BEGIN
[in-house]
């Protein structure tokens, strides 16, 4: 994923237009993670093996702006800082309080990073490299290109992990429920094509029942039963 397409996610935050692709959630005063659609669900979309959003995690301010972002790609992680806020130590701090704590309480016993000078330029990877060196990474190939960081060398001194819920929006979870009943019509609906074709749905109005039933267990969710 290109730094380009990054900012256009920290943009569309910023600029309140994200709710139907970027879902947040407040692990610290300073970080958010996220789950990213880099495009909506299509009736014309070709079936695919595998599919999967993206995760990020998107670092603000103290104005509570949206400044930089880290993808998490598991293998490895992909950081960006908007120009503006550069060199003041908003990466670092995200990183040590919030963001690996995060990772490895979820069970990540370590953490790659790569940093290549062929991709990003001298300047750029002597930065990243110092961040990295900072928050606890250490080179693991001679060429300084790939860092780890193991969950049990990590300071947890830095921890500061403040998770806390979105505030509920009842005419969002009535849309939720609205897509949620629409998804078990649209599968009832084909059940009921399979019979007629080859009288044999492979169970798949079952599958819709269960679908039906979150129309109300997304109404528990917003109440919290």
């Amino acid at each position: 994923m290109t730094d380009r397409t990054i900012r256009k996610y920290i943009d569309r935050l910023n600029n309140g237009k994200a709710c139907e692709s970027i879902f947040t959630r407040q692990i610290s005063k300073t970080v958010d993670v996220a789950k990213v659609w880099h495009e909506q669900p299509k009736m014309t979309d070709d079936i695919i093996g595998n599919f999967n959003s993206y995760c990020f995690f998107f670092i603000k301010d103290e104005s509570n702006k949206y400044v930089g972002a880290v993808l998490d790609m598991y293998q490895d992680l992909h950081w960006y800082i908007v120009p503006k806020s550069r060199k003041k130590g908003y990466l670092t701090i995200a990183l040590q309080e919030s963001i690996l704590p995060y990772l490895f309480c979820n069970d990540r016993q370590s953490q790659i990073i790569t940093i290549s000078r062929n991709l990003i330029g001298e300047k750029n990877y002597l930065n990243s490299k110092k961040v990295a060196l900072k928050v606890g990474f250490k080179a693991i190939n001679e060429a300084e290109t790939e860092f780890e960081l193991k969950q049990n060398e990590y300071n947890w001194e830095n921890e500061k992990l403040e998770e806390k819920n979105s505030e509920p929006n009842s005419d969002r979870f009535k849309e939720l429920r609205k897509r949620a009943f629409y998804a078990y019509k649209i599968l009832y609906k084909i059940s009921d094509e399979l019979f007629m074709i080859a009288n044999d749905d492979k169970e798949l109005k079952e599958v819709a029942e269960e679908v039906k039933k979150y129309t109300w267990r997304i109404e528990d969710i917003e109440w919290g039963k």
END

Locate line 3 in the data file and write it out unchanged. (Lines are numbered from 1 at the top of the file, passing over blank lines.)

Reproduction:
């Amino acid at each position: 994923m290109t730094d380009r397409t990054i900012r256009k996610y920290i943009d569309r935050l910023n600029n309140g237009k994200a709710c139907e692709s970027i879902f947040t959630r407040q692990i610290s005063k300073t970080v958010d993670v996220a789950k990213v659609w880099h495009e909506q669900p299509k009736m014309t979309d070709d079936i695919i093996g595998n599919f999967n959003s993206y995760c990020f995690f998107f670092i603000k301010d103290e104005s509570n702006k949206y400044v930089g972002a880290v993808l998490d790609m598991y293998q490895d992680l992909h950081w960006y800082i908007v120009p503006k806020s550069r060199k003041k130590g908003y990466l670092t701090i995200a990183l040590q309080e919030s963001i690996l704590p995060y990772l490895f309480c979820n069970d990540r016993q370590s953490q790659i990073i790569t940093i290549s000078r062929n991709l990003i330029g001298e300047k750029n990877y002597l930065n990243s490299k110092k961040v990295a060196l900072k928050v606890g990474f250490k080179a693991i190939n001679e060429a300084e290109t790939e860092f780890e960081l193991k969950q049990n060398e990590y300071n947890w001194e830095n921890e500061k992990l403040e998770e806390k819920n979105s505030e509920p929006n009842s005419d969002r979870f009535k849309e939720l429920r609205k897509r949620a009943f629409y998804a078990y019509k649209i599968l009832y609906k084909i059940s009921d094509e399979l019979f007629m074709i080859a009288n044999d749905d492979k169970e798949l109005k079952e599958v819709a029942e269960e679908v039906k039933k979150y129309t109300w267990r997304i109404e528990d969710i917003e109440w919290g039963k």